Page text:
* Second-quarter adj. profit $0.03/share vs est. $0.18
* Sales fall 9 pct to $1.06 mln vs est. $1.19 bln
* Barbie sales fall 15 pct
* Shares fall as much as 7.5 pct (Adds analyst comment, updates shares)
By Shailaja Sharma
July 17 Mattel Inc, the world's largest toymaker, reported its third straight fall in quarterly revenue as sales of its iconic Barbie doll declined the most since mid-2009.
Shares of the company, which also makes Fisher-Price and Hot Wheels toys, fell as much as 7.5 percent on the Nasdaq on Thursday.
A lack of innovation and other problems have hampered Mattel's growth, Piper Jaffray analyst Stephanie Wissink said.
"(Mattel) has overly relied on its capital muscle and not on its innovation intellect to really build consumer following," Wissink said.
Mattel's inventories jumped after weak sales in the 2013 holiday shopping season. The company's efforts to unload inventory through discounts met with little success as customers cut back on spending.
Mattel's inventory was $885.4 million as of June 30, up 36 percent from March 31 and 56 percent from Dec. 31.
Rival Hasbro Inc, meanwhile, is seeing strong demand for its action figure toys such as "Transformers" and "Spider-Man," driven by the release of new films.
Hasbro also made strides in mobile gaming by buying a 70 percent stake in mobile games maker Backflip Studios this month.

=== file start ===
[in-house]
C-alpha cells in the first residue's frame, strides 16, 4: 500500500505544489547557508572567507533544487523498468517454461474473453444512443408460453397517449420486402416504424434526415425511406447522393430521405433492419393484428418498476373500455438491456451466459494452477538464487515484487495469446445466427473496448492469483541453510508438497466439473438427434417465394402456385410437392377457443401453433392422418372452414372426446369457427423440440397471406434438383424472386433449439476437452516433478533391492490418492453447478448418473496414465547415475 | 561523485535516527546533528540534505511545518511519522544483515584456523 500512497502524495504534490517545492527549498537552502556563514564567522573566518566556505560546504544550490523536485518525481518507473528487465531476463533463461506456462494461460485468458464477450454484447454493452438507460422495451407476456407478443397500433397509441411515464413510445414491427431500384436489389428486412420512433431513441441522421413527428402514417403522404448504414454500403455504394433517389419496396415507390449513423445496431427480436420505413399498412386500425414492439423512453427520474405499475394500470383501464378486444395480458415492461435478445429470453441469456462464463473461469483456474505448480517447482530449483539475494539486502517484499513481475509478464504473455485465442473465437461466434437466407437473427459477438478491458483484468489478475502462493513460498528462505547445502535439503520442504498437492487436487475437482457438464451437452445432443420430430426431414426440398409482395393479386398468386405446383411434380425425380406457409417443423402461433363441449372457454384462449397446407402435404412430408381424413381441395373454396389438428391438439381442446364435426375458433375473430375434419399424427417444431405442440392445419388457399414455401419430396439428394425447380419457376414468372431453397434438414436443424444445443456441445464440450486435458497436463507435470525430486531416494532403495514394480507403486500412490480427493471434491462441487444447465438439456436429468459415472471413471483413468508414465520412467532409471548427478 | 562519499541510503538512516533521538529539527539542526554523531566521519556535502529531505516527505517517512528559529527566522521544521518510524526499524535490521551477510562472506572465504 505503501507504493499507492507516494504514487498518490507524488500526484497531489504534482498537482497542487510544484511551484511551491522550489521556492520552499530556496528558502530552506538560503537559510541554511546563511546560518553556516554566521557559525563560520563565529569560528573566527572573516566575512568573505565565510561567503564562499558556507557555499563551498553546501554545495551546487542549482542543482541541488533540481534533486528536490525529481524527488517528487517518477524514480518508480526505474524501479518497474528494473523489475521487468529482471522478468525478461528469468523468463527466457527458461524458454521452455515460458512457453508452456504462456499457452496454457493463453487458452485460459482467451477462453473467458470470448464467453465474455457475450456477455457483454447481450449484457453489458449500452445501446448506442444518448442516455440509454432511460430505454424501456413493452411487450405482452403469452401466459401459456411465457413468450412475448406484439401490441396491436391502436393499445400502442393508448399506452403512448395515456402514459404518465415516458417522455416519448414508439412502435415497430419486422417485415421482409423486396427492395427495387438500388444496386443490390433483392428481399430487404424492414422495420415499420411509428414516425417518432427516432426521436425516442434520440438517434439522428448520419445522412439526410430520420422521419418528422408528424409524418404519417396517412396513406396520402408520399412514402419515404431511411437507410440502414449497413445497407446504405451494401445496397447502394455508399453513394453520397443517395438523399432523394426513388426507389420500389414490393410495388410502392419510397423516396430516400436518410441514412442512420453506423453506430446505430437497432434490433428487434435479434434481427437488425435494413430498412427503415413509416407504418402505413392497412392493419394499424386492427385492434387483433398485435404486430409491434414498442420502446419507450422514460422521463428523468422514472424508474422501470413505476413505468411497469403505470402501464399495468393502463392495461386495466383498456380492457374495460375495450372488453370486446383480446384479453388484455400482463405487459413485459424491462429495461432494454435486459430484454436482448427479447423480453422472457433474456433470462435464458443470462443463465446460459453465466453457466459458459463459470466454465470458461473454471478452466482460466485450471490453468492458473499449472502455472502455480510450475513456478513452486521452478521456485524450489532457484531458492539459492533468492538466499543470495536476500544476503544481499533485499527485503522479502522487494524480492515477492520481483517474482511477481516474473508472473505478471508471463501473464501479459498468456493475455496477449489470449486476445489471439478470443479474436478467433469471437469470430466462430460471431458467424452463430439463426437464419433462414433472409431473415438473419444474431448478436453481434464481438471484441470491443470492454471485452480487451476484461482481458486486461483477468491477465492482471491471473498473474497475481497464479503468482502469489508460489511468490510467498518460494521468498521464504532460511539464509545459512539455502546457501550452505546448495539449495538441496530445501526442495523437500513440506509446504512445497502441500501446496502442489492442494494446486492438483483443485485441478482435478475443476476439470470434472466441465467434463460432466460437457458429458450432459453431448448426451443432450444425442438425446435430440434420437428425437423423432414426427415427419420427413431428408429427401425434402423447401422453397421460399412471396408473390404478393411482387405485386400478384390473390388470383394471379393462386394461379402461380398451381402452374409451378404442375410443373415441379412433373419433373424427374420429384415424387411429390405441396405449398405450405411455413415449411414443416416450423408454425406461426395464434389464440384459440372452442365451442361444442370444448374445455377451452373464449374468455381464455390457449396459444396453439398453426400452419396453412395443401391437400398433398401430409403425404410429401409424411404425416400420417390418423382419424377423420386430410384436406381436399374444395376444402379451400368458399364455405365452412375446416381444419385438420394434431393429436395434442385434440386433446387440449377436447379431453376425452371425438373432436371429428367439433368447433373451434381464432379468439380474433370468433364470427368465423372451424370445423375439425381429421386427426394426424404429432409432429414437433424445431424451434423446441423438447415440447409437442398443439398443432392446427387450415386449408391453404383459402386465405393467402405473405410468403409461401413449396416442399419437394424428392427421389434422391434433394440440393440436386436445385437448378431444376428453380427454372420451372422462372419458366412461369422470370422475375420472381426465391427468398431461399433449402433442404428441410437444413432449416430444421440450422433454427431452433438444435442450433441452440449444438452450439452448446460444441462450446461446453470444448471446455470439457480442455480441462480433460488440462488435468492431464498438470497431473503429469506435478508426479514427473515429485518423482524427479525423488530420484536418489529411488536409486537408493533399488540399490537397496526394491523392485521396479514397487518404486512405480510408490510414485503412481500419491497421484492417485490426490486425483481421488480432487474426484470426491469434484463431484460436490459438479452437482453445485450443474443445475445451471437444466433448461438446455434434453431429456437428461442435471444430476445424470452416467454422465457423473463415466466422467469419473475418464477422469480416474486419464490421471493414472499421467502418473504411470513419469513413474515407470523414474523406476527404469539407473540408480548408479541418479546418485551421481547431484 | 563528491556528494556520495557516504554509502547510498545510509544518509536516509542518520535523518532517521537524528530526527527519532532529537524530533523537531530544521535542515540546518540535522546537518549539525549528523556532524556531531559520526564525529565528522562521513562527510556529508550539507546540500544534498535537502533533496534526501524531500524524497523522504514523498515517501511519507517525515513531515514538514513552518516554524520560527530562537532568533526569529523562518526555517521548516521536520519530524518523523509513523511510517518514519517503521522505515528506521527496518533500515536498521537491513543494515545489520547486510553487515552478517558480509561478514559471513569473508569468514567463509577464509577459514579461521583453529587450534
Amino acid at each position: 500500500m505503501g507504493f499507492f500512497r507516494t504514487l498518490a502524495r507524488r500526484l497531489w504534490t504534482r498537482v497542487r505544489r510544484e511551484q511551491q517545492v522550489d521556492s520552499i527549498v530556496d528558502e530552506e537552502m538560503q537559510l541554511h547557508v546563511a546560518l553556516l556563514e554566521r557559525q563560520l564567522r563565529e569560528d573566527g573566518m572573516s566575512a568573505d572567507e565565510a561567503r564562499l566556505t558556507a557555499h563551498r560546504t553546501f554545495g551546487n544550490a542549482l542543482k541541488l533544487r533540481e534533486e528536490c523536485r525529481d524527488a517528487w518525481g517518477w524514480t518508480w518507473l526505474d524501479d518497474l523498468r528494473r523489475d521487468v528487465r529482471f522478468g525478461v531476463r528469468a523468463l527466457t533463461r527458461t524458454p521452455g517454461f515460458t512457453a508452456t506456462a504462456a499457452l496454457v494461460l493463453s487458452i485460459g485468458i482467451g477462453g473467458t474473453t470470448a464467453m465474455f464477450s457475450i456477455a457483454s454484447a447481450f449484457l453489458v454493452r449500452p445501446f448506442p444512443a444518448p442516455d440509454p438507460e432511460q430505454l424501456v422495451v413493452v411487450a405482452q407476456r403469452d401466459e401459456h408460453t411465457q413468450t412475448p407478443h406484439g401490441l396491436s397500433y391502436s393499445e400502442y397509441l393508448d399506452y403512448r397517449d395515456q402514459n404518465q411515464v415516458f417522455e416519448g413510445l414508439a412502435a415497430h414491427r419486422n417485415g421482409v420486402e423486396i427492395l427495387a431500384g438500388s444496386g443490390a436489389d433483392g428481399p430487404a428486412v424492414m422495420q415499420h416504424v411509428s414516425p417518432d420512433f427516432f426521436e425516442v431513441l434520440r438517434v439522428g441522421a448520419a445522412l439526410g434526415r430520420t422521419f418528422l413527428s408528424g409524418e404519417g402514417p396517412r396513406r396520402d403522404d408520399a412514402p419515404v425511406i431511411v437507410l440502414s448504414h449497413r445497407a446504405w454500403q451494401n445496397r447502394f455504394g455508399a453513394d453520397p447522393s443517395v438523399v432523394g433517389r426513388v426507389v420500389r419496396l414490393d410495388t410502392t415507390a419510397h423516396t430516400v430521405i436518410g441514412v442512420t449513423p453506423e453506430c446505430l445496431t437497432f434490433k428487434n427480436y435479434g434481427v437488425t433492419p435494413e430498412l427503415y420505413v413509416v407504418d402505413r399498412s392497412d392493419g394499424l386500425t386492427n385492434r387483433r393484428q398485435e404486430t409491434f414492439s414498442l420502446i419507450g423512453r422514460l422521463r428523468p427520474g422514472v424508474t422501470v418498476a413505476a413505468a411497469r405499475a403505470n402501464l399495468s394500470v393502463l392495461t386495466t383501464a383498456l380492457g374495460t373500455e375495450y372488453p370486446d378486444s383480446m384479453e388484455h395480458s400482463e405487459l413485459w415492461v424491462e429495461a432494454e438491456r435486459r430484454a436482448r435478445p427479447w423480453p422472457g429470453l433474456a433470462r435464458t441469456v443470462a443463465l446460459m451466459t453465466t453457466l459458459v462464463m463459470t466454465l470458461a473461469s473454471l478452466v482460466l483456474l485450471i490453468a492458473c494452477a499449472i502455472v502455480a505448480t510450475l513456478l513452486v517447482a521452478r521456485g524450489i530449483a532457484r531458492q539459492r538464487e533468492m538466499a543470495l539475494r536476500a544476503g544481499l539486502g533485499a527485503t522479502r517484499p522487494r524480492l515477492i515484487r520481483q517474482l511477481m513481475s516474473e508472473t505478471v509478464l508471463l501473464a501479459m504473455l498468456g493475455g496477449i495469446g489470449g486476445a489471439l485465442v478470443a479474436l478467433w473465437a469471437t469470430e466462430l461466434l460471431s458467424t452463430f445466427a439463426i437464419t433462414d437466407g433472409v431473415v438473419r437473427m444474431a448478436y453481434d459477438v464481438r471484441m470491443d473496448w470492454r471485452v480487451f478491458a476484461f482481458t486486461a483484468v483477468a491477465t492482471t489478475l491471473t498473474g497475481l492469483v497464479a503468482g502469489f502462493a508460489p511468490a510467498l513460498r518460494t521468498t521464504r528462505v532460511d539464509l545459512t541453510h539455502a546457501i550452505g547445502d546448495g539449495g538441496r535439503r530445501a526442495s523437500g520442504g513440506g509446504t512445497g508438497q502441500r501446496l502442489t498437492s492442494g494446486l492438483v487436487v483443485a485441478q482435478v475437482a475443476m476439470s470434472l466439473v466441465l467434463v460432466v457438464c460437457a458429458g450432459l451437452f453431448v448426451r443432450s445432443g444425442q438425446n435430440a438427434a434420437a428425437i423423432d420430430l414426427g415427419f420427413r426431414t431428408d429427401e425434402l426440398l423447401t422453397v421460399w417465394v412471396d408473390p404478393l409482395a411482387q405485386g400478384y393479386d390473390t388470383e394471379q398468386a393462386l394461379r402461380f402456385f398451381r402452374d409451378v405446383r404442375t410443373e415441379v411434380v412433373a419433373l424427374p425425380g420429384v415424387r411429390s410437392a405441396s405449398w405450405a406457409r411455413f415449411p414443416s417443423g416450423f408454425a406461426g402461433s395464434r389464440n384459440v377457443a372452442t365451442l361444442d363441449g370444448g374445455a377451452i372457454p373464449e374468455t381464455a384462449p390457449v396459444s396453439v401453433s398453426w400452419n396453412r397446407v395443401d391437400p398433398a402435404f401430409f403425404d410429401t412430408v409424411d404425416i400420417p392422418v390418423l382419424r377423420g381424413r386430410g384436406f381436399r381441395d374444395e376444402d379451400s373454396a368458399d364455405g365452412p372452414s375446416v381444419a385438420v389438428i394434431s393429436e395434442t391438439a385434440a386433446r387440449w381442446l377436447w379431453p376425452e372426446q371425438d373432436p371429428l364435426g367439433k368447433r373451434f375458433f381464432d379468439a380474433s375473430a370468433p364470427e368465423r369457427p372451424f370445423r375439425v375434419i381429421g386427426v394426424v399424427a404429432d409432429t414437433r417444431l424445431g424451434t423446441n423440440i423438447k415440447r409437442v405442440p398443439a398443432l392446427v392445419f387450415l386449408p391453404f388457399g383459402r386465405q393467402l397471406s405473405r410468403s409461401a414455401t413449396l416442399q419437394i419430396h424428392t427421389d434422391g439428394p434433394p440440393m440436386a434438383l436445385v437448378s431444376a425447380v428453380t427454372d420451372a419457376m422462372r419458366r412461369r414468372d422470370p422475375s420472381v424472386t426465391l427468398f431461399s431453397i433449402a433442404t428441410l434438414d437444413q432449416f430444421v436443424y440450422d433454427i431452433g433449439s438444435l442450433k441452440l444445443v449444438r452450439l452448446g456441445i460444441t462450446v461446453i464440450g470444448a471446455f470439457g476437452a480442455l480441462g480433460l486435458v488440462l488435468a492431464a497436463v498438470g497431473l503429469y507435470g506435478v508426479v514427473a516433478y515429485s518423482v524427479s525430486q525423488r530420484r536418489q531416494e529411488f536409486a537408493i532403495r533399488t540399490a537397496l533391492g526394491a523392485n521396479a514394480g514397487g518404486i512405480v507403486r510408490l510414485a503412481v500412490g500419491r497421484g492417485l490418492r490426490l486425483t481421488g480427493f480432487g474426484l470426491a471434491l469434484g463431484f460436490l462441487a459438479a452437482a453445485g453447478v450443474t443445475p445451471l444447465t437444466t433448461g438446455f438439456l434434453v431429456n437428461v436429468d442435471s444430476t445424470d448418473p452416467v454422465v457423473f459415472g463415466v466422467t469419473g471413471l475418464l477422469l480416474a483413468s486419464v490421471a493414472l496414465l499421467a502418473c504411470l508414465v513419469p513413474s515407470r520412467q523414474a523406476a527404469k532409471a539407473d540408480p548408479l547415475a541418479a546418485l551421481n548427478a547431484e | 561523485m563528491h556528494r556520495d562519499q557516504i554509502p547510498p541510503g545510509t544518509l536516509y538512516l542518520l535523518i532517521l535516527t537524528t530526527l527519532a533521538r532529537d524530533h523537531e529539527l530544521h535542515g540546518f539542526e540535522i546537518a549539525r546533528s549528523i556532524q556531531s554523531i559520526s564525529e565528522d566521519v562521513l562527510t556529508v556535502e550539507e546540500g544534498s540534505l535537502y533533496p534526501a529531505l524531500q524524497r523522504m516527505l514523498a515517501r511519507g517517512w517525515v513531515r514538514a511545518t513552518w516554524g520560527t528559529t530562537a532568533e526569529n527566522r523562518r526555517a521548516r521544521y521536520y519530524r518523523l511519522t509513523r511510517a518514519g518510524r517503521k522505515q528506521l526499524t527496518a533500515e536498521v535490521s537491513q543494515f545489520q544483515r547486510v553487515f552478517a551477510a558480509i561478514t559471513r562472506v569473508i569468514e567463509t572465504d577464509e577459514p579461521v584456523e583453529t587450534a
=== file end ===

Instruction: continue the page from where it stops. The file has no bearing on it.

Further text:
Mattel's sales too have benefited from its new toys based on Disney's recent film "Frozen," but Wissink said this was at the cost of Barbie and Monster High dolls.
Mattel's push into toys such as building blocks has so far not helped it overcome the fall in demand for its decades-old toys as children shift to electronic games and tablets.
Barbie sales, which fell 15 percent in the second quarter, have declined in eight of the past 10 quarters.
Analysts estimate Barbie contributes more than $1 billion to Mattel's annual sales, or about 15 percent of total sales in 2013. Mattel does not break out Barbie sales separately.
Fisher-Price toy sales fell 17 percent.
Excluding Barbie, sales of girls' dolls fell 11 percent, mainly due to weak demand for Monster High dolls, which were launched in 2010 and are based on the children of monsters such as Dracula.
Mattel acquired Canada's Mega Brands Inc in April for $423 million to enter the building blocks market that is dominated by Denmark's Lego.
Mattel's net income more than halved to $28.3 million, or 8 cents per share, in the quarter from $73.3 million, or 21 cents per share, a year earlier.
The earnings included a tax benefit of 11 cents per share and the negative impact of 6 cents per share from costs related to the acquisition of Mega Brands.
Excluding these items, Mattel earned 3 cents per share.
Net sales fell 9 percent to $1.06 billion, including $61.6 million in sales from Mega Brands.
Analysts on average had expected earnings of 18 cents per share on revenue of $1.19 billion, according to Thomson Reuters I/B/E/S.
Mattel's shares were down 6.6 percent at $36.47 at midday. (Additional reporting by Siddharth Cavale in Bangalore; Editing by Kirti Pandey)